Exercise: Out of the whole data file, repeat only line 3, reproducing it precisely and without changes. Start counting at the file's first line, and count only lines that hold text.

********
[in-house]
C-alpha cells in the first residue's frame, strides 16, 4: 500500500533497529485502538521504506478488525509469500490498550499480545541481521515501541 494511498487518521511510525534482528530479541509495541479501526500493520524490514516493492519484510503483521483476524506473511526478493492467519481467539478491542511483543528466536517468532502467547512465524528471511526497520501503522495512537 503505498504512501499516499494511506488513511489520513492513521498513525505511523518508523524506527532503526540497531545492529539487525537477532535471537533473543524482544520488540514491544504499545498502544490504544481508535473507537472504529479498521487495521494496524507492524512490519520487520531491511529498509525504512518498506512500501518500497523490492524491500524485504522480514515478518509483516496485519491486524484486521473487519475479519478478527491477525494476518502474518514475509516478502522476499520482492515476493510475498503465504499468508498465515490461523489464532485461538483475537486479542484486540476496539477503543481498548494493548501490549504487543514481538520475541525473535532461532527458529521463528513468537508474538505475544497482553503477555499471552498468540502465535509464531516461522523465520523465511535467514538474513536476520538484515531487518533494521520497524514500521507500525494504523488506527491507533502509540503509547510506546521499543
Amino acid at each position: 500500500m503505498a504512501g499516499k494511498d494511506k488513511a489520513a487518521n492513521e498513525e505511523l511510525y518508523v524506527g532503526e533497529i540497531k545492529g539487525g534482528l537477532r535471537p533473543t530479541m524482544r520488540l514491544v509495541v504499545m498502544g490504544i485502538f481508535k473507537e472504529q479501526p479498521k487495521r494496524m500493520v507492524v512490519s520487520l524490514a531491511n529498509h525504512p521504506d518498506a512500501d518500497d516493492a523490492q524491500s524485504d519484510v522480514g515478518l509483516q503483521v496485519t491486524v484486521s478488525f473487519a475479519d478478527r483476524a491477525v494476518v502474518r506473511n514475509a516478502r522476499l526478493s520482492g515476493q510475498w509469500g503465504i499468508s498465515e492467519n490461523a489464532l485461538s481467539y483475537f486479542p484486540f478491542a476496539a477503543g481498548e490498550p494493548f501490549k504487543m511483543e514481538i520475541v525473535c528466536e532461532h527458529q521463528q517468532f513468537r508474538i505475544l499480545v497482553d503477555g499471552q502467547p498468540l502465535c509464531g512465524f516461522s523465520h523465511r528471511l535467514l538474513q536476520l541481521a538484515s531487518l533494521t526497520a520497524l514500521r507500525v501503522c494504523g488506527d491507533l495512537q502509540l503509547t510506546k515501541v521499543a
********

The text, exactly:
Amino acid at each position: 500500500m503505498a504512501g499516499k494511498d494511506k488513511a489520513a487518521n492513521e498513525e505511523l511510525y518508523v524506527g532503526e533497529i540497531k545492529g539487525g534482528l537477532r535471537p533473543t530479541m524482544r520488540l514491544v509495541v504499545m498502544g490504544i485502538f481508535k473507537e472504529q479501526p479498521k487495521r494496524m500493520v507492524v512490519s520487520l524490514a531491511n529498509h525504512p521504506d518498506a512500501d518500497d516493492a523490492q524491500s524485504d519484510v522480514g515478518l509483516q503483521v496485519t491486524v484486521s478488525f473487519a475479519d478478527r483476524a491477525v494476518v502474518r506473511n514475509a516478502r522476499l526478493s520482492g515476493q510475498w509469500g503465504i499468508s498465515e492467519n490461523a489464532l485461538s481467539y483475537f486479542p484486540f478491542a476496539a477503543g481498548e490498550p494493548f501490549k504487543m511483543e514481538i520475541v525473535c528466536e532461532h527458529q521463528q517468532f513468537r508474538i505475544l499480545v497482553d503477555g499471552q502467547p498468540l502465535c509464531g512465524f516461522s523465520h523465511r528471511l535467514l538474513q536476520l541481521a538484515s531487518l533494521t526497520a520497524l514500521r507500525v501503522c494504523g488506527d491507533l495512537q502509540l503509547t510506546k515501541v521499543a